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A year of acquisition aggressiveness for the Cowboys

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No more just depending on the draft in Dallas.

Green Bay Packers v Dallas Cowboys
He broke precedent - and may have set a new one.
Photo by Ronald Martinez/Getty Images

Something changed a year ago for the Dallas Cowboys. A team that had become well-known, even notorious, for relying almost exclusively on high draft picks and some late round steals to build their roster suddenly did an abrupt about face. They sent their 2019 first-round pick to the Oakland Raiders to add Amari Cooper to a struggling wide receiver group. It was the kind of move that had not been seen since the worst missteps of the “Trader Jerry” days. At the time, it was a transaction that was widely panned for Dallas, even derided.

No longer.

Instead of being a waste of a premium draft pick, Cooper has been one of the best trades in recent years. It was a trade that the Cowboys were largely forced into making as the “wide receiver by committee” design had all the success of the Edsel. (Look it up if it doesn’t ring a bell, because it is a cautionary tale all should heed.)

But things were not so dire when the Cowboys engineered their next trade. During free agency, Dallas was looking for some help on the defensive line. Rather than spend a lot of cap space for an upper-tier free agent, or rely on the recent bargain acquisition of Kerry Hyder, they shipped a 2020 sixth-round pick to the Miami Dolphins to get Robert Quinn. Captain Obvious notes that the cost was far less than for Cooper, but the return on investment has been even better. All Quinn has done is lead the Cowboys in sacks with six this season, almost doubling DeMarcus Lawrence’s 3.5. Doubling might be the operative term here, as teams sometimes are having to pick their poison between the two. There has been some complaints about Lawrence lagging behind, but it is a red herring as his contributions not only come from drawing attention that helps free Quinn, he is also having an excellent year in run defense.

Still, the Cowboys have not had the volume of sacks they desire. So once again, they entered the trade market, almost a year to the date after the Cooper deal. This time, they traded a 2021 seventh-round pick (that is almost certain to become a sixth-rounder under the terms of the deal) to the New England Patriots for Michael Bennett. He walks into the Star as likely the third-best pass rusher the team now has - and may wind up being more productive than that. He is able to rush from both the edge and inside, and offers the tantalizing prospect of being on the field with Lawrence and Quinn for passing downs.

It is not the way the Cowboys used to do business. And that is a very good thing in many minds.

Although we still have to see how Bennett works out on the field, the rest of the moves have been very, to extremely, successful so far.

It is a visible evolution of the way the Cowboys do business. Likely it is largely due to the influence of Stephen Jones, with some key input from Will McClay. But it also reflects a remarkable amount of flexibility and open-mindedness in Jerry Jones. You don’t often see 77-year-old men in any role who are willing to make such a significant course correction.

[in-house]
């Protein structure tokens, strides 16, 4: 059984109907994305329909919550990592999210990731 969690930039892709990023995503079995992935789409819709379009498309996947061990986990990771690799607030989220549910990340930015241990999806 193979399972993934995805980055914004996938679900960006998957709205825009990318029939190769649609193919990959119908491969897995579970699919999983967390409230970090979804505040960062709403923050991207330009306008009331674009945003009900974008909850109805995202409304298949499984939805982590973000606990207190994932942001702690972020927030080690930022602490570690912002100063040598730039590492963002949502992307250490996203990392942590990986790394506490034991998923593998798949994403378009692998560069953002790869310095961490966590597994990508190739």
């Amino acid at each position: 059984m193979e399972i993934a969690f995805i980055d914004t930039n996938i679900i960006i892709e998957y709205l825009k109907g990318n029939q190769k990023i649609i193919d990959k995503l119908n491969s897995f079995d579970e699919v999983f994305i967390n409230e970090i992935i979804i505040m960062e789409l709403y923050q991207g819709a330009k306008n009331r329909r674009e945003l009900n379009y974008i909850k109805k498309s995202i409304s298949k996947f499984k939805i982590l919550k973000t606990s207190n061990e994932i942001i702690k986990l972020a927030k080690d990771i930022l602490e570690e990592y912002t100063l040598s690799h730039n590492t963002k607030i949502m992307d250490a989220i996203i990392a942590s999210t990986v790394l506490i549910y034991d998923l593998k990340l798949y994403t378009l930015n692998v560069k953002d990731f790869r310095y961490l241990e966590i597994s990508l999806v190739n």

It bodes well not only for this season with Bennett coming in to juice up the defensive line. It offers hope that the team will continue to pursue all avenues in putting as good a roster together as they can. The only thing they still are avoiding are the big-name, high-cost free agents. History shows that the failure rate for those makes it a wise policy. But getting Randall Cobb shows a willingness to at least go after some higher profile free agents than in recent times, as long as the price is right.

Cobb, Quinn, and Bennett also exemplify another refreshing aspect. That is opportunism. Cobb was, of course, available to anyone who wanted to bid enough to get him, but the Cowboys put together the most attractive package in his eyes. Quinn and Bennett were both players that were surprise moves, and showed that the staff was quick to jump on some talent that became somewhat unexpectedly available. The Bennett situation developed rather quickly with him getting in trouble over his frustration due to a lack of playing time. Like Quinn, he was also in a system that did not seem to suit his skill set well. Then the Patriots’ trade for Mohamed Sunu to bolster their own WR group put New England under sudden cap pressure, as they had to shed enough cap cost somewhere else to fit in his deal according to Over the Cap. Dallas getting the trade done before any other NFC team could (Bill Belichick would have been very unlikely to ship Bennett to any AFC team that he might have to face in the playoffs) was a great example of being very aware of what was going on elsewhere in the league and moving very aggressively - and still getting it done for a song that doesn’t even have be sung for over a year.

There is one more aspect to this, and it is a shift in the value the Cowboys place on late-round picks. This one is more subtle, because they have never exactly shied from trading those low-value picks away. But this looks like an added emphasis on finding more effective ways to spend those low probability selections. As for what they got out of them, the value of Quinn has already been proven, and the probability of a similarly large payoff from Bennett is pretty good.

It has been an excellent twelve month period for the Cowboys’ personnel staff. And the best part is that they may well have more of these very smart deals coming.